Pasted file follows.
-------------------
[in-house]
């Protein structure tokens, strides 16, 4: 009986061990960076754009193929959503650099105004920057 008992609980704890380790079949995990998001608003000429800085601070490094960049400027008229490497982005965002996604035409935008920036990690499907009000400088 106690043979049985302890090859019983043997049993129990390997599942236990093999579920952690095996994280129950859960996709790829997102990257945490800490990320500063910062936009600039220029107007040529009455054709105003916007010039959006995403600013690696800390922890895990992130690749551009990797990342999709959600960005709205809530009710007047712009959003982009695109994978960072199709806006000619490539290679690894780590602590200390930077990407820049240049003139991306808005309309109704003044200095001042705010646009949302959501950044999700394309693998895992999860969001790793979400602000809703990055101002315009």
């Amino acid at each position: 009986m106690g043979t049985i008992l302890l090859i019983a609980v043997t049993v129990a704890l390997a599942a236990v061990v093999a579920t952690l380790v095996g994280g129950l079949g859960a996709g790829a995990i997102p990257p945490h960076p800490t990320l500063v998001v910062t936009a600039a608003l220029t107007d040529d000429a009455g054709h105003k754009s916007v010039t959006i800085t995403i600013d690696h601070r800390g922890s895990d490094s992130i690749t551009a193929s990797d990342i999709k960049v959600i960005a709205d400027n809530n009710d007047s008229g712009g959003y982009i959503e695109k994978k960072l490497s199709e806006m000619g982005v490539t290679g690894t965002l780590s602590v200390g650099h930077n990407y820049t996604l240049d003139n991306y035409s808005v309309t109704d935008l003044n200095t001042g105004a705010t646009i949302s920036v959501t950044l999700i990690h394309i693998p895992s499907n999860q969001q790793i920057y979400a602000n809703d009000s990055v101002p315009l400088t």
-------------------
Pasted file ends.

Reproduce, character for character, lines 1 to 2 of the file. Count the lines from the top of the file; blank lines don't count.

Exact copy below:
[in-house]
């Protein structure tokens, strides 16, 4: 009986061990960076754009193929959503650099105004920057 008992609980704890380790079949995990998001608003000429800085601070490094960049400027008229490497982005965002996604035409935008920036990690499907009000400088 106690043979049985302890090859019983043997049993129990390997599942236990093999579920952690095996994280129950859960996709790829997102990257945490800490990320500063910062936009600039220029107007040529009455054709105003916007010039959006995403600013690696800390922890895990992130690749551009990797990342999709959600960005709205809530009710007047712009959003982009695109994978960072199709806006000619490539290679690894780590602590200390930077990407820049240049003139991306808005309309109704003044200095001042705010646009949302959501950044999700394309693998895992999860969001790793979400602000809703990055101002315009």